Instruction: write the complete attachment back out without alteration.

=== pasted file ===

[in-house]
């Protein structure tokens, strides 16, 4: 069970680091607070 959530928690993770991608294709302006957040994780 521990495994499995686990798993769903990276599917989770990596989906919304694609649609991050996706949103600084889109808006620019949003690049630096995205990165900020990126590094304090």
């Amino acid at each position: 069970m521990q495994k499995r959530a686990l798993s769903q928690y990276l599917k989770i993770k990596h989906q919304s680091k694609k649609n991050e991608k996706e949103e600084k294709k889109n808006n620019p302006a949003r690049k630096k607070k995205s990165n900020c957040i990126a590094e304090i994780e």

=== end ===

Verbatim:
[in-house]
């Protein structure tokens, strides 16, 4: 069970680091607070 959530928690993770991608294709302006957040994780 521990495994499995686990798993769903990276599917989770990596989906919304694609649609991050996706949103600084889109808006620019949003690049630096995205990165900020990126590094304090």
């Amino acid at each position: 069970m521990q495994k499995r959530a686990l798993s769903q928690y990276l599917k989770i993770k990596h989906q919304s680091k694609k649609n991050e991608k996706e949103e600084k294709k889109n808006n620019p302006a949003r690049k630096k607070k995205s990165n900020c957040i990126a590094e304090i994780e």